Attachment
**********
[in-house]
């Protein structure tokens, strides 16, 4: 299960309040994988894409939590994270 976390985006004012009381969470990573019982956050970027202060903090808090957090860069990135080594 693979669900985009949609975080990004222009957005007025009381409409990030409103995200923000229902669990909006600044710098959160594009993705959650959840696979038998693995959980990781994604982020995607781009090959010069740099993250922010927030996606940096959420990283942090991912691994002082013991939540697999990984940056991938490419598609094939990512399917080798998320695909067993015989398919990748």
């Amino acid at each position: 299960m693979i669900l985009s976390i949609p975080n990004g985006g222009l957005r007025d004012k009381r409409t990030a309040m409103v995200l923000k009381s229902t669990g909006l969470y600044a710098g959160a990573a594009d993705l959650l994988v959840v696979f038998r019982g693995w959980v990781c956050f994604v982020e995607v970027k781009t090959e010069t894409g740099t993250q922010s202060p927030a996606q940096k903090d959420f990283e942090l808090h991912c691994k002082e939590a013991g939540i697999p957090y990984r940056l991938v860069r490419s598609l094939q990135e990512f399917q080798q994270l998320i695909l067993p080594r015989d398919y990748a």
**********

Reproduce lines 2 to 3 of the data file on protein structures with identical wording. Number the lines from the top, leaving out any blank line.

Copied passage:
């Protein structure tokens, strides 16, 4: 299960309040994988894409939590994270 976390985006004012009381969470990573019982956050970027202060903090808090957090860069990135080594 693979669900985009949609975080990004222009957005007025009381409409990030409103995200923000229902669990909006600044710098959160594009993705959650959840696979038998693995959980990781994604982020995607781009090959010069740099993250922010927030996606940096959420990283942090991912691994002082013991939540697999990984940056991938490419598609094939990512399917080798998320695909067993015989398919990748």
């Amino acid at each position: 299960m693979i669900l985009s976390i949609p975080n990004g985006g222009l957005r007025d004012k009381r409409t990030a309040m409103v995200l923000k009381s229902t669990g909006l969470y600044a710098g959160a990573a594009d993705l959650l994988v959840v696979f038998r019982g693995w959980v990781c956050f994604v982020e995607v970027k781009t090959e010069t894409g740099t993250q922010s202060p927030a996606q940096k903090d959420f990283e942090l808090h991912c691994k002082e939590a013991g939540i697999p957090y990984r940056l991938v860069r490419s598609l094939q990135e990512f399917q080798q994270l998320i695909l067993p080594r015989d398919y990748a």